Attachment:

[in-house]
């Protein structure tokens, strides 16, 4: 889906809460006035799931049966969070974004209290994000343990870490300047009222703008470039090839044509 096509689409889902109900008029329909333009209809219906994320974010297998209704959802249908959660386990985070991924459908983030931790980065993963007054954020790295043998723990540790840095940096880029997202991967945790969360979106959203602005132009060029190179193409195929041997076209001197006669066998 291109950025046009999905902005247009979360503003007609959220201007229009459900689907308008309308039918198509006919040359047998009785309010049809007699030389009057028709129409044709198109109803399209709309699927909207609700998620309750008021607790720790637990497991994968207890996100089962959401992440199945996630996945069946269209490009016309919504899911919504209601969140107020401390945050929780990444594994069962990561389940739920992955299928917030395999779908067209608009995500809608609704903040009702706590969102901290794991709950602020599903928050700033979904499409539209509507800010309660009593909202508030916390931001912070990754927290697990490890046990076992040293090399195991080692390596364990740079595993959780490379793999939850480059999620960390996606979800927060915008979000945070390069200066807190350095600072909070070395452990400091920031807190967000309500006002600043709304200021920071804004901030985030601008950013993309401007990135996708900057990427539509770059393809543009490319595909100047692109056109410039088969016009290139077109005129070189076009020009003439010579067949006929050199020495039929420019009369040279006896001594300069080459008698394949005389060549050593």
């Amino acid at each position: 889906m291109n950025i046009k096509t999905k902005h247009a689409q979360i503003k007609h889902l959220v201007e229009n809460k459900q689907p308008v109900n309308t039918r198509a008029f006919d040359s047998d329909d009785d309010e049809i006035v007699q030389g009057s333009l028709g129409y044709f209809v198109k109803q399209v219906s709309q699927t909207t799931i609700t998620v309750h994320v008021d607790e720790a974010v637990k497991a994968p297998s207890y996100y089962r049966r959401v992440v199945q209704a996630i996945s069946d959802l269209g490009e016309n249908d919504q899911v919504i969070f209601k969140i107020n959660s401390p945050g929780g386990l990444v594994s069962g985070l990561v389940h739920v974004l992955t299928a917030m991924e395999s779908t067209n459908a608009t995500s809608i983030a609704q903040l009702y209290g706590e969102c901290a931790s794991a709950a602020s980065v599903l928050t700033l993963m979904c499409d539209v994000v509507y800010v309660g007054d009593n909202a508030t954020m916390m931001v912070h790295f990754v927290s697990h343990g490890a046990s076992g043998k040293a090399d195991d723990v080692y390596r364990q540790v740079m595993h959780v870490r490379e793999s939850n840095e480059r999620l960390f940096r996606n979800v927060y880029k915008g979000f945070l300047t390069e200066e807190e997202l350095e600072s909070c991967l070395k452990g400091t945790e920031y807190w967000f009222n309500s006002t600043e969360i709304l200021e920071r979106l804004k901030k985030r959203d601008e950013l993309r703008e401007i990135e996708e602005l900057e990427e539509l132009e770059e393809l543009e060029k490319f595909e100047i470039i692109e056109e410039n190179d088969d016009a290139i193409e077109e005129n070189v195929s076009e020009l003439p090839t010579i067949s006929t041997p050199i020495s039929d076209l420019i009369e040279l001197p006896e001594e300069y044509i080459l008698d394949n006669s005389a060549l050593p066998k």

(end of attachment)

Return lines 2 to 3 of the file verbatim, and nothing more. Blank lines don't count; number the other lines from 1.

């Protein structure tokens, strides 16, 4: 889906809460006035799931049966969070974004209290994000343990870490300047009222703008470039090839044509 096509689409889902109900008029329909333009209809219906994320974010297998209704959802249908959660386990985070991924459908983030931790980065993963007054954020790295043998723990540790840095940096880029997202991967945790969360979106959203602005132009060029190179193409195929041997076209001197006669066998 291109950025046009999905902005247009979360503003007609959220201007229009459900689907308008309308039918198509006919040359047998009785309010049809007699030389009057028709129409044709198109109803399209709309699927909207609700998620309750008021607790720790637990497991994968207890996100089962959401992440199945996630996945069946269209490009016309919504899911919504209601969140107020401390945050929780990444594994069962990561389940739920992955299928917030395999779908067209608009995500809608609704903040009702706590969102901290794991709950602020599903928050700033979904499409539209509507800010309660009593909202508030916390931001912070990754927290697990490890046990076992040293090399195991080692390596364990740079595993959780490379793999939850480059999620960390996606979800927060915008979000945070390069200066807190350095600072909070070395452990400091920031807190967000309500006002600043709304200021920071804004901030985030601008950013993309401007990135996708900057990427539509770059393809543009490319595909100047692109056109410039088969016009290139077109005129070189076009020009003439010579067949006929050199020495039929420019009369040279006896001594300069080459008698394949005389060549050593």
């Amino acid at each position: 889906m291109n950025i046009k096509t999905k902005h247009a689409q979360i503003k007609h889902l959220v201007e229009n809460k459900q689907p308008v109900n309308t039918r198509a008029f006919d040359s047998d329909d009785d309010e049809i006035v007699q030389g009057s333009l028709g129409y044709f209809v198109k109803q399209v219906s709309q699927t909207t799931i609700t998620v309750h994320v008021d607790e720790a974010v637990k497991a994968p297998s207890y996100y089962r049966r959401v992440v199945q209704a996630i996945s069946d959802l269209g490009e016309n249908d919504q899911v919504i969070f209601k969140i107020n959660s401390p945050g929780g386990l990444v594994s069962g985070l990561v389940h739920v974004l992955t299928a917030m991924e395999s779908t067209n459908a608009t995500s809608i983030a609704q903040l009702y209290g706590e969102c901290a931790s794991a709950a602020s980065v599903l928050t700033l993963m979904c499409d539209v994000v509507y800010v309660g007054d009593n909202a508030t954020m916390m931001v912070h790295f990754v927290s697990h343990g490890a046990s076992g043998k040293a090399d195991d723990v080692y390596r364990q540790v740079m595993h959780v870490r490379e793999s939850n840095e480059r999620l960390f940096r996606n979800v927060y880029k915008g979000f945070l300047t390069e200066e807190e997202l350095e600072s909070c991967l070395k452990g400091t945790e920031y807190w967000f009222n309500s006002t600043e969360i709304l200021e920071r979106l804004k901030k985030r959203d601008e950013l993309r703008e401007i990135e996708e602005l900057e990427e539509l132009e770059e393809l543009e060029k490319f595909e100047i470039i692109e056109e410039n190179d088969d016009a290139i193409e077109e005129n070189v195929s076009e020009l003439p090839t010579i067949s006929t041997p050199i020495s039929d076209l420019i009369e040279l001197p006896e001594e300069y044509i080459l008698d394949n006669s005389a060549l050593p066998k």